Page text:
Over 75% of our agricultural crops depend on pollinators. Pollinators include more than just butterflies and honeybees. An assortment of wild bees, beetles, moths, bats, wasps, birds, flies, and other insects all play an important role in pollinating plants. We need to do what we can to support them.
Native plants co-evolved with native insects, birds, and wildlife. Native plants in your garden are best when possible. Clusters of plants are easier for the pollinators to spot and feed on than single individual plantings. Group flowering plants together and include different species if possible. It’s important to provide food throughout the entire growing season with plants that bloom from spring to fall.
The following are some flowers we have in the green house to support pollinators, some native and some more domesticated. Alyssum, black-eyed Susan’s, calendula, coneflowers, feverfew (aster family), lobelia, marigold, milkweed, monarda (bee balm), nasturtium, pansies, phlox, sunflowers, and zinnia are just a few pollinator favorites.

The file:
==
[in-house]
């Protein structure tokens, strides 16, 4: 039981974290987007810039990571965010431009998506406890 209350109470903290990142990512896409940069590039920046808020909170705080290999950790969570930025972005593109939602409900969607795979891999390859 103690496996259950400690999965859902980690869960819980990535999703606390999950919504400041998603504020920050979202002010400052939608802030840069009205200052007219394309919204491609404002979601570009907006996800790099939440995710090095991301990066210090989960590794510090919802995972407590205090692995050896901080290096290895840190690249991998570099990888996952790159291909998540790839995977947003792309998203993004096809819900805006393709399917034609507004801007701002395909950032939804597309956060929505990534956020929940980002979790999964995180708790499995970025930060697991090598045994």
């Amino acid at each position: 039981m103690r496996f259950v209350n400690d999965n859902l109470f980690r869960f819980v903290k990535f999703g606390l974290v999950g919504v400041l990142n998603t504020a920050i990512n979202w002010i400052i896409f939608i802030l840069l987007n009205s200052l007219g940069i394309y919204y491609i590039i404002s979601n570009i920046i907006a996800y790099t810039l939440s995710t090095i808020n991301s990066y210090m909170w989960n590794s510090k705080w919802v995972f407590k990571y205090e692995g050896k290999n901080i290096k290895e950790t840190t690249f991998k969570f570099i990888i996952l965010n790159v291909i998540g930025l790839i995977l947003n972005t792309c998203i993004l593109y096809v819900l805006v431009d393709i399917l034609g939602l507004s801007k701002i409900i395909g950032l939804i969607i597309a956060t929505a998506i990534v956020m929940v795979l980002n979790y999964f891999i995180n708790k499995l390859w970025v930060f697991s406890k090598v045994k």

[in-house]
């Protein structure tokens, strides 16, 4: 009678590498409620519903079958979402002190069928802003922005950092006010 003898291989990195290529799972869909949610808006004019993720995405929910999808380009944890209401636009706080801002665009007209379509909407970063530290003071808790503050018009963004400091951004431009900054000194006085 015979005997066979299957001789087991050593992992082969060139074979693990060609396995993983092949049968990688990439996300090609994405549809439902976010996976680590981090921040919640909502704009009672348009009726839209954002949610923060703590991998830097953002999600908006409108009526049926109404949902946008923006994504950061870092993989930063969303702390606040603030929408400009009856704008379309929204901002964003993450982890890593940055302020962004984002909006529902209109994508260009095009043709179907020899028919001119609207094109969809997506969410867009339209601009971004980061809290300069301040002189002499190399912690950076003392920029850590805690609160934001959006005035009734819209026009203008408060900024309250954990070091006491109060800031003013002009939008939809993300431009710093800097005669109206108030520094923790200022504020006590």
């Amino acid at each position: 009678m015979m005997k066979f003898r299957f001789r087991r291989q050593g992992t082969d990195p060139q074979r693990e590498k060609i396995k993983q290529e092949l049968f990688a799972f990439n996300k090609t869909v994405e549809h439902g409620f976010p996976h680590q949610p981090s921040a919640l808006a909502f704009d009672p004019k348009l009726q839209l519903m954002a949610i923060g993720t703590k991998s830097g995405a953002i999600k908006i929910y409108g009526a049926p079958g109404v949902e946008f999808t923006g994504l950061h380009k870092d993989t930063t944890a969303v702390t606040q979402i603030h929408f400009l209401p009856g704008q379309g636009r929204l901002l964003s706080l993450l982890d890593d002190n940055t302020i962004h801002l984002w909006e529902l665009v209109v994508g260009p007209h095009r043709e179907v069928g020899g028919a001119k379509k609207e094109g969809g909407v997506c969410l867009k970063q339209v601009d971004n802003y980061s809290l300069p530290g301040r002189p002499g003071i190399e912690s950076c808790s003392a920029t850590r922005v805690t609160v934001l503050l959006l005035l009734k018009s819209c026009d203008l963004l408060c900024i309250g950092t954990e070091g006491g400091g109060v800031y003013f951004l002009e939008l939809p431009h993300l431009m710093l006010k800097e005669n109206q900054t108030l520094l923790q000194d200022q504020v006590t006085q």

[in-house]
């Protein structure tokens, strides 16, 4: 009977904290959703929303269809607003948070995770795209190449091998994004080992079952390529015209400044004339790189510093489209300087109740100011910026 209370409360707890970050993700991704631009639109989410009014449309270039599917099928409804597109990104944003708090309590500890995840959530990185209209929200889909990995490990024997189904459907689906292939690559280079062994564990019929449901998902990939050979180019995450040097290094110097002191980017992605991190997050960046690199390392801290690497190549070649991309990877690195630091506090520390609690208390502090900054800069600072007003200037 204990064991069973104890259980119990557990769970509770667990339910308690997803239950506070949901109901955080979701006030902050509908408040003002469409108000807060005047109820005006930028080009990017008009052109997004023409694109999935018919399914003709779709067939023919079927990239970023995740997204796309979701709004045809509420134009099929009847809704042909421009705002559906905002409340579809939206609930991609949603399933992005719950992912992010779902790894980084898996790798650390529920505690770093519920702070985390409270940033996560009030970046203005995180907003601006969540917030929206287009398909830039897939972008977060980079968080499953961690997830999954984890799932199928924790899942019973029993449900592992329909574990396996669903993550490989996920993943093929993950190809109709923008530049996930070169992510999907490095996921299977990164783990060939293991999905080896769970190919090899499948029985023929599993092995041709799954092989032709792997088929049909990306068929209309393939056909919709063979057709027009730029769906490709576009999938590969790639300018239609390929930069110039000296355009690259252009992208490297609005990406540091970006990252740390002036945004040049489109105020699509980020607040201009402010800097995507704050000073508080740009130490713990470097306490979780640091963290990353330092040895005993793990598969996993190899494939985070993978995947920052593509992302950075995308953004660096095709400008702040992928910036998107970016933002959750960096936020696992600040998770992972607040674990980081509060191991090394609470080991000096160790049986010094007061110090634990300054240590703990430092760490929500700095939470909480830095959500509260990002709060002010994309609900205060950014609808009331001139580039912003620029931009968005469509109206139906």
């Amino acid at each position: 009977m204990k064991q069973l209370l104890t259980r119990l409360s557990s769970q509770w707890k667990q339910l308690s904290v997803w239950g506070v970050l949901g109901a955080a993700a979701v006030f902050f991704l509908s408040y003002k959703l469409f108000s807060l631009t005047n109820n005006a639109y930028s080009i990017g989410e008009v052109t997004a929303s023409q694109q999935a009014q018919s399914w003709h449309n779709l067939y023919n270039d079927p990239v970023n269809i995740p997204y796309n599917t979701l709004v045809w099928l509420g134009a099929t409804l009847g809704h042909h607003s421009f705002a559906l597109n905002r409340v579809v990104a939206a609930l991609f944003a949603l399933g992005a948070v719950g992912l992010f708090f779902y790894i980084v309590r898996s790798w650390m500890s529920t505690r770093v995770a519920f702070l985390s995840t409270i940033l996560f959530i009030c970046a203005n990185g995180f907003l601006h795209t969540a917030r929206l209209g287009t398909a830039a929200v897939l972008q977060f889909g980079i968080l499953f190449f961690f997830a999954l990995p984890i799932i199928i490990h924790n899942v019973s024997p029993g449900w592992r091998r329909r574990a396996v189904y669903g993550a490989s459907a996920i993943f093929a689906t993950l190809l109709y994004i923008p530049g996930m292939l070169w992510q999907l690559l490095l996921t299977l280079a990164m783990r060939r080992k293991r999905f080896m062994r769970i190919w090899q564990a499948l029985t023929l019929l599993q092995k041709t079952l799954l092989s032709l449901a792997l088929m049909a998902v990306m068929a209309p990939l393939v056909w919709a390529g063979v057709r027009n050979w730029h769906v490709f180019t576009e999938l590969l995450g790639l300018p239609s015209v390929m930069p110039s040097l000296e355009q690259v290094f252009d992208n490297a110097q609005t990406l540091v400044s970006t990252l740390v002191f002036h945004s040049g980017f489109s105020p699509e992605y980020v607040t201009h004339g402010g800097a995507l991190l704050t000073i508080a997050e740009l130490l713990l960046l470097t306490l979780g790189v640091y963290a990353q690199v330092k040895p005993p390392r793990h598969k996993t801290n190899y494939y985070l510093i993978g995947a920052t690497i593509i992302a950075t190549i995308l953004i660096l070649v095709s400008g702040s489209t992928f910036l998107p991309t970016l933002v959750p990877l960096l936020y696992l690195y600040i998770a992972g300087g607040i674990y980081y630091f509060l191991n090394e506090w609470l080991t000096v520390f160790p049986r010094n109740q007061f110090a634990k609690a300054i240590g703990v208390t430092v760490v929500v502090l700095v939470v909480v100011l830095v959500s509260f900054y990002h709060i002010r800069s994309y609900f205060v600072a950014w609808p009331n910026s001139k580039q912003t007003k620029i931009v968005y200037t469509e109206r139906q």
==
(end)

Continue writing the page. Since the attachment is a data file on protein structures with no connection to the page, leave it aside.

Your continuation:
We also have some herbs to flower now and later in the season. Pollinators are attracted to the flowers of basil, cilantro, mint, oregano, sage, and verbena. Butterfly and moth larvae require non-flowering plant parts like leaves of dill, parsley, and milkweed. In addition to many of the plants listed above, hummingbirds also enjoy petunias, and columbines which we also have.
Water is provided in a variety of ways, like water drops on plants, birdbaths, and shallow dishes of stones. Keep the dish of stones filled with water, especially during the heat of summer.
Regardless of the size of your garden, try some of the practices described above to attract and support pollinators in your area. Every little effort contributes to a lasting positive impact for our pollinators and for us!